Thank you, hon. Speaker. Thank you hon. Wamalwa Wakhungu for that clarification of your name, I meant hon. Wamalwa Wakhungu; you looked very worried. You thought this Bill would not be scrutinized properly. I just wanted to clarify that when you look at the numbers right now, you can see that the Jubilee side is ready. Even though we got these documents late, we have scrutinized them, and I would urge you to fit in the kind of contributions that you are going to give. We are ready and willing to give views in relation to this. I would also like to point out that, maybe, this is the reason why the CORD side is not comfortable with us being in PIC and PAC, and thinking that hon. Members on the Jubilee side cannot exercise oversight mandate. I am saying that because I am aware of the stalemate that we are having in the House. I would like to go back to the point that I was raising in relation to devolution. I was saying that we are very keen on devolution from the national level. But it is important to also point out that we may not realize that devolution at the county level. It is not likely to happen in counties that are not homogenous in terms of the parties, and whose Members are in this House. On this issue, I want to point out to a situation where we have a governor and hon. Members, who are majority in one party and minority in one party. So, it is important for us at some point to even try and make the governors to also devolve resources equitably, because this is the spirit at the national level. That spirit should also be at the county level. I said that because Article 95(4)(b) gives us the oversight role at the national level of all other state organs. I believe that county governments are part of that. We can also read Article 95(4) and relate it to 217(2)(c) where we should be doing funds allocation in consultation with our governors. Hon. Speaker, Sir, I would like to bring to your attention that most hon. Members of Parliament in this House were not consulted in the initial public hearings that were held by our governors at the ward level. Most of them did not give enough notice, and it was also done on a
Hon. Member, pardon me again; I have not quite got your name; the hon. Member for Balambala.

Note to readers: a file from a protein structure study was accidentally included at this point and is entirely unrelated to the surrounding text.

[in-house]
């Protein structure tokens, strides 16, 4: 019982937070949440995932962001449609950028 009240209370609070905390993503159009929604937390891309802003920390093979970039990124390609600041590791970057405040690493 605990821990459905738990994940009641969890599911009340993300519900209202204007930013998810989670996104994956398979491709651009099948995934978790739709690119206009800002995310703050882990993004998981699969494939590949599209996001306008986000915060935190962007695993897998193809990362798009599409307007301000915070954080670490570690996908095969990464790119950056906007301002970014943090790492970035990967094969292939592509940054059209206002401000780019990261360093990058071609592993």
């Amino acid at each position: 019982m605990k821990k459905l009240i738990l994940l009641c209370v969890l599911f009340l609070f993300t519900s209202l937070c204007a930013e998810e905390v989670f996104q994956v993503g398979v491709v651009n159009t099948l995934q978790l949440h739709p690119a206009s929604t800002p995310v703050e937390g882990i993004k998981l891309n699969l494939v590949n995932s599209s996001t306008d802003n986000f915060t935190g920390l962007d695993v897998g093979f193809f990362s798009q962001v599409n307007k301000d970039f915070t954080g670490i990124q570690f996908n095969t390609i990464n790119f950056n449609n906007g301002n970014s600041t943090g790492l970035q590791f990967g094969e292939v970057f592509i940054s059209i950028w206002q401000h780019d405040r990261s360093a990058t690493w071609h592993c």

Thank you, hon. Speaker, Sir. My names are Abdikadir Aden. I rise to support this Bill and I must say that my support comes with the recommendations proposed by the Leader of the Majority Party. There are a number of things; when looking at this document, which I think should have been very appropriate if we put it under the microscope in a Committee--- I would like to join my colleagues in emphasizing that this would have probably been dealt with a lot more effectively under a Committee of Budget, which would have queried some of these issues further. The increase that was just made by the Leader of Majority Party raised the unconditional allocations from Kshs198 billion to Kshs206.6 billion; this is about 33.97 per cent of the last audited revenue; it is a move closer to reality. The increase to county government equitable share from Kshs154 billion to Kshs175 billion, further raises the percentage from 25.5 per cent to 28.8 per cent. I think those are some of the recommendations that he has made; even though not good enough they are going to move us in the right direction. I want to very quickly point out one or two things. The first one is that as hon. Ngâongo said, under the conditional allocation to counties, which is Kshs43.9 billion, I think it would be very important if this house got to understand in details, what exactly the itemized portions of Kshs43.9 billion are. Without those details, it becomes very difficult. It is just a number that has to be put there, but we do not know what portions the counties will be benefiting from. Without those details, these are just numbers. It becomes very difficult. It is just a number that has to be there and we do not know what counties and in what proportions they will be benefitting from this.